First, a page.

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Mobile apps to earn $17bn by 2012

As Android crowds the iPhone

Internet Security Threat Report 2014

The market for mobile apps - be they for smartphones, less capable "feature phones," or carry-alongs such as Apple's iPad - will swell to $17.5bn by 2012.

Or so says a study commissioned by a company with a vested interest in that growth, Getjar, the self-described "world's largest cross platform app store," with just under 850 million apps downloaded to date.

The world's largest single-platform app store is, of course, Apple's. Downloads from the iTunes Apps Store topped three billion at the beginning of this year, after hitting two billion last September and reaching one billion in April, a mere nine months after it was launched.

The impetus for the study was a simple one. "We wanted to find out the real value of the industry because we felt certain segments like the iPhone were being over-hyped and so-called feature phones were being under-hyped," Getjar founder and CEO Ilja Laurs, the BBC reports.

Those feature phones are central to Laurs' argument that downloads will surge from seven billion in 2009 to 50 billion in 2012. "It is almost as if these phones don't exist," he told the BBC. "We know smartphones are an extremely important phenomenon, but in terms of consumer mindshare and revenue share, feature phones represent 90 per cent of the global market compared to 10 per cent for smartphones and data cards."

Laurs didn't immediately respond to our request for clarification as to what he meant by "data cards," but the 90 per cent figure remains compelling. That said, an inspection of Getjar's offerings show that the vast majority of apps for feature phones are either free or ad-supported.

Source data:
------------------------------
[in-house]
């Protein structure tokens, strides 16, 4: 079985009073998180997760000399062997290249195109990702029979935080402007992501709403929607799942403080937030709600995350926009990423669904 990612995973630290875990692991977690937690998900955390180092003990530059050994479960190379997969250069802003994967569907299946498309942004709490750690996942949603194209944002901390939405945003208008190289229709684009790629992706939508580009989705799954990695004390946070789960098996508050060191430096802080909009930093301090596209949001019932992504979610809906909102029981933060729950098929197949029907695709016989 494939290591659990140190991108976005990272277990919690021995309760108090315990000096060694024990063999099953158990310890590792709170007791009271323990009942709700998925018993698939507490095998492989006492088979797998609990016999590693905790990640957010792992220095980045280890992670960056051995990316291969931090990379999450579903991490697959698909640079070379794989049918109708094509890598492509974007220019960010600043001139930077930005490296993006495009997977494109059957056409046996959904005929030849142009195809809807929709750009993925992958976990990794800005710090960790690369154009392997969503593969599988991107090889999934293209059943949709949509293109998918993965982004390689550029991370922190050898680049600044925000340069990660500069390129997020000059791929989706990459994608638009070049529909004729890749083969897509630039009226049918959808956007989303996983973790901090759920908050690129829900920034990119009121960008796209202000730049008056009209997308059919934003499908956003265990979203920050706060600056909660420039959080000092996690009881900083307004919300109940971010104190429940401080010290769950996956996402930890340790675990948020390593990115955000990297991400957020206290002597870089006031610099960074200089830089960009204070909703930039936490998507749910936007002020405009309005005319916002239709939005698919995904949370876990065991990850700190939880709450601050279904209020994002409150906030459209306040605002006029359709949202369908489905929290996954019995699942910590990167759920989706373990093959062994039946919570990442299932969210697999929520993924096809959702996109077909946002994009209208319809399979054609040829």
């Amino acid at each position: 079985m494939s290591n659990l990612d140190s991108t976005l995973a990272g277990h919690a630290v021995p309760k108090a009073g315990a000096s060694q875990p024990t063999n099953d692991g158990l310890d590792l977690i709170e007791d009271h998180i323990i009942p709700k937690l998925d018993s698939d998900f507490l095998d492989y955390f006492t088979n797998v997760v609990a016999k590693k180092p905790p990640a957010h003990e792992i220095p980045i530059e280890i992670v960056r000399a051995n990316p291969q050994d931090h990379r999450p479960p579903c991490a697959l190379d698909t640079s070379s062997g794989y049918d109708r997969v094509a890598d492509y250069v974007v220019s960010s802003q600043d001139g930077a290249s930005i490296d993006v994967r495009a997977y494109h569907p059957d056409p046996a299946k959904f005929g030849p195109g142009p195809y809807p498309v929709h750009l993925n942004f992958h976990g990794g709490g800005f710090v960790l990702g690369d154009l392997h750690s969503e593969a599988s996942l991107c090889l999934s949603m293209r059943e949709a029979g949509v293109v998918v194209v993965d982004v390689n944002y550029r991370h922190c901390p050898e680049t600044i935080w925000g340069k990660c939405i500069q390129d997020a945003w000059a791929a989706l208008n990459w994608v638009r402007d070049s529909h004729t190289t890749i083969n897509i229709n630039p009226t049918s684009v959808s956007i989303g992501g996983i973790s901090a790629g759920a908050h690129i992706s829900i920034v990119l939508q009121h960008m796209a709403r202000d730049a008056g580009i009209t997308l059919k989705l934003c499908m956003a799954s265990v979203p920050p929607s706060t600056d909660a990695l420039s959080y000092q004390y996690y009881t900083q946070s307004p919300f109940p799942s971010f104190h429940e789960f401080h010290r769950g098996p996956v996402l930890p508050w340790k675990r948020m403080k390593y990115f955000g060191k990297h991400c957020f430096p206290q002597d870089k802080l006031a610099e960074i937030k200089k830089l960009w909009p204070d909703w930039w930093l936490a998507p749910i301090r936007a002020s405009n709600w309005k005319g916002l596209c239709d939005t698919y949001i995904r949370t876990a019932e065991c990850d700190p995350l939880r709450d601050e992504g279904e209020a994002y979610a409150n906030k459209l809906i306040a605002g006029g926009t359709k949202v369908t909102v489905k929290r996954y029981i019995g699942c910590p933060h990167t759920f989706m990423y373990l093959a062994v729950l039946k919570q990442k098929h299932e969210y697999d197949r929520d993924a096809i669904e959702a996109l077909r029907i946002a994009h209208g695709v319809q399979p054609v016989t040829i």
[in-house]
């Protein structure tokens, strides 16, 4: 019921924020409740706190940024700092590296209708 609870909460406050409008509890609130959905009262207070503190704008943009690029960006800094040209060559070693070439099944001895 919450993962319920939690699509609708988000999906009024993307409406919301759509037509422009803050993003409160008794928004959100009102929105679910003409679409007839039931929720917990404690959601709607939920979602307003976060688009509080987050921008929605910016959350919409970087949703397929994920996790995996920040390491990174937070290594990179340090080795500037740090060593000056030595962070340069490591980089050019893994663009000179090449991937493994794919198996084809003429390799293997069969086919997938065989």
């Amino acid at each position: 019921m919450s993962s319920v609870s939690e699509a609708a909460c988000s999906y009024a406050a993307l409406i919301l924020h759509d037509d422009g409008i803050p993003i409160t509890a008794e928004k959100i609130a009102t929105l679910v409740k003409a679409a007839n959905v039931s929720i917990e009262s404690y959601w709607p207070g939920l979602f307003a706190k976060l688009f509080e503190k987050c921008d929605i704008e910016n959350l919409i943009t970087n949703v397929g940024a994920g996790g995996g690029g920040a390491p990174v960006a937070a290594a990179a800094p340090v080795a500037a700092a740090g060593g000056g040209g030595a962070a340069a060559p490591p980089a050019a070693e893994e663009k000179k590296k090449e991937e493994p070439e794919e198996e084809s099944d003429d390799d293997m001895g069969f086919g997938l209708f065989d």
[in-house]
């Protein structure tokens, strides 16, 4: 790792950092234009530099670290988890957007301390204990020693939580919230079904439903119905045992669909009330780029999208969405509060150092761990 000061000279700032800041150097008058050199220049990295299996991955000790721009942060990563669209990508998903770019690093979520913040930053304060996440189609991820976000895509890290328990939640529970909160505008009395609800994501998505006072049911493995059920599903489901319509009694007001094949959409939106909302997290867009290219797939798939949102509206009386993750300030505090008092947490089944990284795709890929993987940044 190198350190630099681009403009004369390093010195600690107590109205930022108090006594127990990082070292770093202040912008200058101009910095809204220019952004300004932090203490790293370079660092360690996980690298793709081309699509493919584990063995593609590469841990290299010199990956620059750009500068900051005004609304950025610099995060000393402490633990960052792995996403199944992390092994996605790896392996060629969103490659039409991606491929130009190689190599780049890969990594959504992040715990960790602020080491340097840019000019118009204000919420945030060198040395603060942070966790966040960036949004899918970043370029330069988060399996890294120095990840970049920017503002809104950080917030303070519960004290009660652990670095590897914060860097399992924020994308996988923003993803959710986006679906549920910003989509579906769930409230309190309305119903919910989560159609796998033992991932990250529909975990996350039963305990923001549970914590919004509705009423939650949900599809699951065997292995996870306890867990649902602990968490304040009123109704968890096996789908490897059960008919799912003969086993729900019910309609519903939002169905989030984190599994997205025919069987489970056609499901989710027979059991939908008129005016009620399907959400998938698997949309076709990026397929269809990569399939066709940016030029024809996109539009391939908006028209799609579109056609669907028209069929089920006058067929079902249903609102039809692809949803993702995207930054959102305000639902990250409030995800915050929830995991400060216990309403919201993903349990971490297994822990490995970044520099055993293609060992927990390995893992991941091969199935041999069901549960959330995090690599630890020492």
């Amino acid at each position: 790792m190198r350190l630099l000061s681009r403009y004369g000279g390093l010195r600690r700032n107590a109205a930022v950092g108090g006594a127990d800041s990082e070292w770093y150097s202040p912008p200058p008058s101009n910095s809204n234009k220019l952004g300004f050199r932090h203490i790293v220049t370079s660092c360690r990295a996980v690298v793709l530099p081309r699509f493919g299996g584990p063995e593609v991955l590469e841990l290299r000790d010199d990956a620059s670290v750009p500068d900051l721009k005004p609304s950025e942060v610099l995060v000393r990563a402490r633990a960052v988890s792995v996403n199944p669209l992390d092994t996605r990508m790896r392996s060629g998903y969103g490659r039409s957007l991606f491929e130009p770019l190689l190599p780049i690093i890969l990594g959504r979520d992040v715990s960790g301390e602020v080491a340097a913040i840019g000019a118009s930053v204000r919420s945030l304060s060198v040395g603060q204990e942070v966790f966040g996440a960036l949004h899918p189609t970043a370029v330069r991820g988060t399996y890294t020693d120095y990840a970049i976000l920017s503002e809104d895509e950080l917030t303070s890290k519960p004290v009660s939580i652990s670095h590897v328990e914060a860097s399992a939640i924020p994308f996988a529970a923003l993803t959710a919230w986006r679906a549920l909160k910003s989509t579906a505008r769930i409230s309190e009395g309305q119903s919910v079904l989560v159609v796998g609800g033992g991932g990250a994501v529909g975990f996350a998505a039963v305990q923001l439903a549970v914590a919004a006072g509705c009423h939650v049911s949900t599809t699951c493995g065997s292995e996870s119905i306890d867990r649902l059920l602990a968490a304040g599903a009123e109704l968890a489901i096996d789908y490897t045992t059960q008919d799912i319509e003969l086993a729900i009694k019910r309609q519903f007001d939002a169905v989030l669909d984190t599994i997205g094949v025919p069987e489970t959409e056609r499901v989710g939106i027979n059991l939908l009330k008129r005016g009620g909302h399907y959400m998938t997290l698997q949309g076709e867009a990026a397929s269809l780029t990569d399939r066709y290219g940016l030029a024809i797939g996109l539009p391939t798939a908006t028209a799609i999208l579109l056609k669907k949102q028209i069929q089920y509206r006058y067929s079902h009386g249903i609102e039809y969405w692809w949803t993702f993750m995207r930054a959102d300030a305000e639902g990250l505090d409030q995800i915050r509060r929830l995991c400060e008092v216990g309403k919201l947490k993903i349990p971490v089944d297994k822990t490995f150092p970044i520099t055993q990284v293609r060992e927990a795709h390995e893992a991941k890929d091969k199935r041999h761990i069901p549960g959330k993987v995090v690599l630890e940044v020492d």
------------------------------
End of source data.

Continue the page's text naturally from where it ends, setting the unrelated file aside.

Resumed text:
Smartphone apps are where the profits lie. And a recent report by Canalys projects that 65.1 million smartphones will be sold in North America alone in 2010 - an increase of 38 percent from 2009's 47.2 million.

And those profitable smartphone apps will increasingly come from Google's Android Marketplace. Canalys projects that although RIM will remain the smartphone market leader in 2010, with growth of 20.5 per cent, and that Apple will remain in second place as it enjoys a higher growth rate of 27.1 per cent, projected Android phone sales of 12.3 million phones will close in on Apple's 13.8 million, benefiting from a 169.2 per cent growth when compared with 2009's sales.

Of course, projections are merely educated guesses. And when projecting total mobile application sales figures, Apple's iPad is the wild card in the deck.

Feature phones may account for a high number of app downloads, but it's the app stores that serve BlackBerries, iPhones, iPads, Android phones - and, yes, also phones that run Palm's webOS, Windows Mobile, Windows Phone 7, or Symbian OS - that would suck up the bulk of that projected $17.5bn in 2012. ®

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